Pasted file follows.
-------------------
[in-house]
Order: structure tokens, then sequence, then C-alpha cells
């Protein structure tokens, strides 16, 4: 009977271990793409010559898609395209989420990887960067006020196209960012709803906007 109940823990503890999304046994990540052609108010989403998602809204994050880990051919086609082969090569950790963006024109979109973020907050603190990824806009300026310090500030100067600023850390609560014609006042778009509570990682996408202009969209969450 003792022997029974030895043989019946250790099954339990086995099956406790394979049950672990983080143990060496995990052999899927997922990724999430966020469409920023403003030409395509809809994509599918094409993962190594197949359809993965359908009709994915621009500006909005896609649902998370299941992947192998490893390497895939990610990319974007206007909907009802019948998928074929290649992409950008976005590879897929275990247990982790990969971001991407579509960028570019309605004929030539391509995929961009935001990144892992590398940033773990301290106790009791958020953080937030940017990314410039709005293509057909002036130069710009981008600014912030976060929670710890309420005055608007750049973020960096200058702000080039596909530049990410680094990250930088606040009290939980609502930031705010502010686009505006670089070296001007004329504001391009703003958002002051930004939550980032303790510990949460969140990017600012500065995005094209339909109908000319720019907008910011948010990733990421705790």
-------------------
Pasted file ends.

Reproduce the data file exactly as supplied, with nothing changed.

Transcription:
[in-house]
Order: structure tokens, then sequence, then C-alpha cells
């Protein structure tokens, strides 16, 4: 009977271990793409010559898609395209989420990887960067006020196209960012709803906007 109940823990503890999304046994990540052609108010989403998602809204994050880990051919086609082969090569950790963006024109979109973020907050603190990824806009300026310090500030100067600023850390609560014609006042778009509570990682996408202009969209969450 003792022997029974030895043989019946250790099954339990086995099956406790394979049950672990983080143990060496995990052999899927997922990724999430966020469409920023403003030409395509809809994509599918094409993962190594197949359809993965359908009709994915621009500006909005896609649902998370299941992947192998490893390497895939990610990319974007206007909907009802019948998928074929290649992409950008976005590879897929275990247990982790990969971001991407579509960028570019309605004929030539391509995929961009935001990144892992590398940033773990301290106790009791958020953080937030940017990314410039709005293509057909002036130069710009981008600014912030976060929670710890309420005055608007750049973020960096200058702000080039596909530049990410680094990250930088606040009290939980609502930031705010502010686009505006670089070296001007004329504001391009703003958002002051930004939550980032303790510990949460969140990017600012500065995005094209339909109908000319720019907008910011948010990733990421705790």